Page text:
Consumers for Auto Reliability and Safety, along with Consumer Action, Center for Auto Safety, Center for Justice & Democracy, and National Consumers League, have petitioned the Federal Trade Commission to require labels informing buyers of a used Chrysler’s unique liabilities. The label they’ve suggested goes like this:

“WARNING    This vehicle was produced prior to the date when the Chrysler bankruptcy was approved. If you buy this vehicle and are injured or killed, even if your injuries were caused by the manufacturer, you or your survivors will not be able to recover your losses by taking action against the manufacturer. If your passengers are injured or killed, even if their injuries were caused by the manufacturer, they and their survivors will not be able to recover their losses by taking action against the manufacturer.”

Stick a Fork in It

Barring a successful appeal by some crash victims, the General Motors bankruptcy is a done deal. Over the Independence Day holiday weekend, Judge Robert E. Gerber of the federal bankruptcy court in Manhattan declared independence for General Motors from all previous liabilities. On Sunday, Gerber approved the sale of the automaker’s assets to a consortium consisting of the governments of the U.S. and Canada and a health trust owned by the United Auto Workers union. The parties were racing to beat the Obama administration’s clock of a bankruptcy and sale by Friday. The deal is expected to close on Thursday, after the judge’s four-day stay runs out.

Caveat Emptor

Pity the poor used Chrysler dealer trying to peddle some pre-bankruptcy bargain with this sticker:

“WARNING    This vehicle was produced prior to the date when the Chrysler bankruptcy was approved. If you buy this vehicle and are injured or killed, even if your injuries were caused by the manufacturer, you or your survivors will not be able to recover your losses by taking action against the manufacturer. If your passengers are injured or killed, even if their injuries were caused by the manufacturer, they and their survivors will not be able to recover their losses by taking action against the manufacturer.”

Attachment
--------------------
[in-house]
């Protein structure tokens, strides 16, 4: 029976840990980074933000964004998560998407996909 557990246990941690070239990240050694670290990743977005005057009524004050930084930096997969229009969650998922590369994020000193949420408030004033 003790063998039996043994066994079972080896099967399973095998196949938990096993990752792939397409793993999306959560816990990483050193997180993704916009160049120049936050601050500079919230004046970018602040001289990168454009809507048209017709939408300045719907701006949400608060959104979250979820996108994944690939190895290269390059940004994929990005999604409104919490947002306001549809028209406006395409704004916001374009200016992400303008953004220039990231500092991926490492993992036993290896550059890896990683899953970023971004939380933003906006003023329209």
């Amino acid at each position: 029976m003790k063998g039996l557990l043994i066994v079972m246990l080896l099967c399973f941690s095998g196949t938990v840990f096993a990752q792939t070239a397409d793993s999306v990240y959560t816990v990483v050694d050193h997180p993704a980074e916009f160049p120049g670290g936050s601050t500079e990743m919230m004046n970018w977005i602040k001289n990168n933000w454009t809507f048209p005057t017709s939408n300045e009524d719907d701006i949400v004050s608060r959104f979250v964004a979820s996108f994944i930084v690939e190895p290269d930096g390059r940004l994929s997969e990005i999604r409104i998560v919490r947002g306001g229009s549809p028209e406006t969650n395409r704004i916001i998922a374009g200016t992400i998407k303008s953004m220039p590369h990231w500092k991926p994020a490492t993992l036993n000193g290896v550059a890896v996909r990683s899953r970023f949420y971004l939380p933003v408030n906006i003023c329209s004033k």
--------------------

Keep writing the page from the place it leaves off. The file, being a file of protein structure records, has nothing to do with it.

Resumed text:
GM's End Run Starts to Falter

Opponents of Chrysler and General Motors’ bid to play the get-out-of-liability-free card scored a partial victory Friday. GM agreed to amend the terms of its bankruptcy to assume liability for future death and injury claims. The deal was reportedly hammered out late Friday between the Treasury’s auto task force, GM and more than a dozen states attorneys general.

Why the Problems Won’t Go Away When the Old Chrysler and GM Do

About 3,400 individuals will die or be injured in a General Motors or Chrysler vehicle due to an automotive defect in the companies’ first year post-bankruptcy, according to a new analysis conducted by Safety Research & Strategies

SRS has released its report, Public Safety at Risk: Bankruptcies Leave Legacy of Defects, Injuries and Deaths as part of its ongoing efforts to highlight the plight of the victims of the Chrysler and GM bankruptcies. Under the terms of each automaker’s transition from their old, debt-burdened incarnations to their liability-free future entities, hundreds of pending death and injury claims will be eliminated. But the latent – and in some cases, well-known, but never resolved – automotive defects will continue to manifest themselves in the 40 million GM and Chrysler vehicles built before Chapter 11, which remain in the U.S. fleet.